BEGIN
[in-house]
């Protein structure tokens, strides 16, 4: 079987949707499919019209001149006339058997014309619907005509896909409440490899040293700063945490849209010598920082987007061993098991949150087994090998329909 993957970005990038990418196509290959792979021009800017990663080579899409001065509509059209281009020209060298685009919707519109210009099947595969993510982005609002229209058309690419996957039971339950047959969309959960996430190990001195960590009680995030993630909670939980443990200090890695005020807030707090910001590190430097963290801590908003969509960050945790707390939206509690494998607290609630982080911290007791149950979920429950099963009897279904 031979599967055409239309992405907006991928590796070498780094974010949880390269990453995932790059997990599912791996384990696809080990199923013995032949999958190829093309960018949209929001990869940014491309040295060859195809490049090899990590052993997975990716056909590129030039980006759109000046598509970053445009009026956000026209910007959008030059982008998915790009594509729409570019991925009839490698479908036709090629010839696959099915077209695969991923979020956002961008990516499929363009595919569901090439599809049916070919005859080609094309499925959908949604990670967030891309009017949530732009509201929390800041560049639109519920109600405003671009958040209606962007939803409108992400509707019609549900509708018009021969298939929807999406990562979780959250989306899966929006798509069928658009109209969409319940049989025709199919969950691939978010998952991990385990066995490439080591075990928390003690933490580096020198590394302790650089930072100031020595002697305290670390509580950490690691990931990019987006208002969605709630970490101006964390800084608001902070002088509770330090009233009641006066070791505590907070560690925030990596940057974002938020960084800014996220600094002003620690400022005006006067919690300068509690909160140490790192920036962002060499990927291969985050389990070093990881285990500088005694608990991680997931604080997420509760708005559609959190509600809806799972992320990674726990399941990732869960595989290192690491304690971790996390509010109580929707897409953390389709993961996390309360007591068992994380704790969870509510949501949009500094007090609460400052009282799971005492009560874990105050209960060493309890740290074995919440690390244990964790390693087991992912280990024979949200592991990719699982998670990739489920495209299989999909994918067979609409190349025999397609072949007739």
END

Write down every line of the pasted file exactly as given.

[in-house]
């Protein structure tokens, strides 16, 4: 079987949707499919019209001149006339058997014309619907005509896909409440490899040293700063945490849209010598920082987007061993098991949150087994090998329909 993957970005990038990418196509290959792979021009800017990663080579899409001065509509059209281009020209060298685009919707519109210009099947595969993510982005609002229209058309690419996957039971339950047959969309959960996430190990001195960590009680995030993630909670939980443990200090890695005020807030707090910001590190430097963290801590908003969509960050945790707390939206509690494998607290609630982080911290007791149950979920429950099963009897279904 031979599967055409239309992405907006991928590796070498780094974010949880390269990453995932790059997990599912791996384990696809080990199923013995032949999958190829093309960018949209929001990869940014491309040295060859195809490049090899990590052993997975990716056909590129030039980006759109000046598509970053445009009026956000026209910007959008030059982008998915790009594509729409570019991925009839490698479908036709090629010839696959099915077209695969991923979020956002961008990516499929363009595919569901090439599809049916070919005859080609094309499925959908949604990670967030891309009017949530732009509201929390800041560049639109519920109600405003671009958040209606962007939803409108992400509707019609549900509708018009021969298939929807999406990562979780959250989306899966929006798509069928658009109209969409319940049989025709199919969950691939978010998952991990385990066995490439080591075990928390003690933490580096020198590394302790650089930072100031020595002697305290670390509580950490690691990931990019987006208002969605709630970490101006964390800084608001902070002088509770330090009233009641006066070791505590907070560690925030990596940057974002938020960084800014996220600094002003620690400022005006006067919690300068509690909160140490790192920036962002060499990927291969985050389990070093990881285990500088005694608990991680997931604080997420509760708005559609959190509600809806799972992320990674726990399941990732869960595989290192690491304690971790996390509010109580929707897409953390389709993961996390309360007591068992994380704790969870509510949501949009500094007090609460400052009282799971005492009560874990105050209960060493309890740290074995919440690390244990964790390693087991992912280990024979949200592991990719699982998670990739489920495209299989999909994918067979609409190349025999397609072949007739």